Surinder Singh v. Eric Holder

Filing 920100125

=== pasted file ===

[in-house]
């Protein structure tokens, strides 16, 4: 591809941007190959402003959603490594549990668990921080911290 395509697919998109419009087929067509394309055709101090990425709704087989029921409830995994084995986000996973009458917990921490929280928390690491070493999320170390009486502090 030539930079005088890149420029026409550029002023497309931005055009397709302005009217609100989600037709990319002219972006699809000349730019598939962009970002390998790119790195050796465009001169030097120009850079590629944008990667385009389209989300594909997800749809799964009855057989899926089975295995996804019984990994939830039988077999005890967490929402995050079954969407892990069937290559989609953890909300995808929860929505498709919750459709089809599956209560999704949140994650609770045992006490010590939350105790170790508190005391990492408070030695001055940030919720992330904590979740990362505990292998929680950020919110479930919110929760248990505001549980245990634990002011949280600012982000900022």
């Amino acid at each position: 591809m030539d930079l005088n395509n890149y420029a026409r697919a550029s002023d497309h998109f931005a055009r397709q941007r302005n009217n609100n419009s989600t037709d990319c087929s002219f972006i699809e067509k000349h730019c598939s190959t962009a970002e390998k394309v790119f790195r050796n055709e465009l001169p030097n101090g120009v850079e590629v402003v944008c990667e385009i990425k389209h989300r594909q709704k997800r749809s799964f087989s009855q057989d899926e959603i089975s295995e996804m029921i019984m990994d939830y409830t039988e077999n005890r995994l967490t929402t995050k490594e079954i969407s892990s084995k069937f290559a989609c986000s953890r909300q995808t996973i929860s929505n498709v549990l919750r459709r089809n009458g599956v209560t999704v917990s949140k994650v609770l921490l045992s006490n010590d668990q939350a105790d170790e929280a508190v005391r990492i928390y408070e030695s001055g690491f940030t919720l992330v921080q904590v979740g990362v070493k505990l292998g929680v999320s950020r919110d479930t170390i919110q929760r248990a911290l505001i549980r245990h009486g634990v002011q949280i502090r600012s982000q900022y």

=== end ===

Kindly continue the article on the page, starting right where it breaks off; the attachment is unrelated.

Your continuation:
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NOT RECOMMENDED FOR FULL-TEXT PUBLICATION File Name: 10a0044n.06 No. 08-4652 UNITED STATES COURT OF APPEALS FOR THE SIXTH CIRCUIT FILED Jan 25, 2010 LEONARD GREEN, Clerk SURINDER SINGH, Petitioner, v. ERIC H. HOLDER, JR., Attorney General, Respondent. ) ) ) ) ) ) ) ) ) ON PETITION FOR REVIEW OF AN ORDER OF THE BOARD OF IMMIGRATION APPEALS Before: RYAN, COOK, and WHITE, Circuit Judges. COOK, Circuit Judge. Surinder Singh petitions for review of the Board of Immigration Appeals ("BIA")'s order affirming the Immigration Judge ("IJ")'s denial of his applications for relief. We deny the petition in part and dismiss it in part. I. Background Surinder Singh, a native and citizen of India, entered the United States in 1989 under the false identity of his deceased cousin, Lal Singh. Lal Singh's wife and children accompanied him. Soon thereafter, Singh applied for, and received, a Social Security number in the name of Lal Singh. In 1998, the Immigration and Naturalization Service ("INS"), now part of the Department of Homeland Security, served Singh with a Notice to Appear ("NTA"), alleging removability under 8 U.S.C. 1227(a)(1)(A) for procuring admission into the United States by fraud or by willfully No. 08-4652 Singh v. Holder misrepresenting a material fact in violation of 8 U.S.C. 1182(a)(6)(C)(i). At his initial hearing, Singh, through counsel, denied the allegations in the NTA. Due to Singh's admissions at a later hearing, however, the IJ found that the INS had met its burden of establishing Singh's removability. In May 2001, Singh filed an application requesting asylum, withholding of removal, voluntary departure, and a discretionary waiver of inadmissibility. The IJ pretermitted Singh's asylum application and denied his requests for withholding of removal, voluntary departure, and a waiver of inadmissibility. The BIA adopted and affirmed the IJ's decision with additional commentary. On appeal, Singh challenges only one part of the BIA's decision: the denial of his application for withholding of removal. Although neither the IJ's decision nor the BIA's decision discussed Singh's Convention Against Torture ("CAT") eligibility, Singh also raises a CAT claim. II. Analysis Where the BIA adopts the IJ's opinion with additional commentary, "that opinion, as supplemented by the BIA, becomes the basis for review." Zhao v. Holder, 569 F.3d 238, 246 (6th Cir. 2009) (citations omitted). This court reviews legal conclusions de novo and factual findings for substantial evidence. Tapucu v. Gonzales, 399 F.3d 736, 738 (6th Cir. 2005). Under the substantial-evidence standard, we deem findings of fact "`conclusive unless any reasonable adjudicator would be compelled to conclude to the contrary.'" Yu v. Ashcroft, 364 F.3d 700, 702 (6th Cir. 2004) (quoting 8 U.S.C. 1252(b)(4)(B)). -2- No. 08-4652 Singh v. Holder A. Withholding of Removal The BIA denied Singh's application for withholding of removal, concluding that discrepancies between his relief application and hearing testimony, as well as Singh's admitted history of deceit, rendered his claim incredible and, in the alternative, that his claim failed on the merits. Singh argues that these findings lack substantial evidentiary support. We bypass Singh's adverse-credibility challenge and uphold the BIA's decision on withholding of removal because substantial evidence supports it. To qualify for withholding of removal, Singh must demonstrate by a "clear probability" that, if removed to India, he would suffer future persecution on account of his race, religion, nationality, membership in a particular social group, or political opinion. Almuhtaseb v. Gonzales, 453 F.3d 743, 749 (6th Cir. 2006). We presume future persecution if an alien establishes past persecution. 8 C.F.R. 1208.16(b)(1)(i). Past persecution "requires more than a few isolated incidents of verbal harassment or intimidation, unaccompanied by any physical punishment, infliction of harm, or significant deprivation of liberty." Mikhailevitch v. INS, 146 F.3d 384, 390 (6th Cir. 1998). If an alien fails to establish past persecution, he must prove that it is "more likely than not" that he would suffer such harm if removed. 8 C.F.R. 1208.16(b)(1)(iii). Although Singh testified that he left India to fulfill his uncle's request that he bring Lal Singh's children to the United States, he also contends that he suffered persecution on account of his Sikh religion and political affiliation. Singh elaborated with testimony that two men robbed him -3- No. 08-4652 Singh v. Holder of his scooter and watch. Although his story first had the robbers as undercover police officers, further questioning elicited that he did not know them to be police at all. Singh also testified that the police murdered his cousin and questioned and threatened him regarding his cousin's alleged criminal conduct. Taken together, these incidents neither evidence persecution nor bear a nexus to a statutorily-protected ground and thus confirm that substantial evidence supports the BIA's findings. Substantial evidence also supports the finding that Singh failed to establish a clear probability of future persecution. Singh's claim that as a Sikh he will be subject to persecution on his return is similarly unavailing in establishing a likelihood of future persecution. In fact, he testified that his parents and brother safely reside in India. Koliada v. INS, 259 F.3d 482, 488 (6th Cir. 2001) (finding applicant's claim of persecution undercut when similarly-situated family members continued to live in the country without incident). He also admitted to voluntarily returning to India in October 1990 without incident, further indicating that he neither feared nor would be subject to future persecution. Accordingly, Singh's application for withholding of removal fails. B. CAT Relief We may review only those claims for relief that an applicant has raised before the BIA. 8 U.S.C. 1252(d)(1). Because Singh failed to exhaust his claim for CAT relief below, we lack jurisdiction to consider it. -4- No. 08-4652 Singh v. Holder III. Conclusion For these reasons, we deny in part and dismiss in part Singh's petition for review. -5-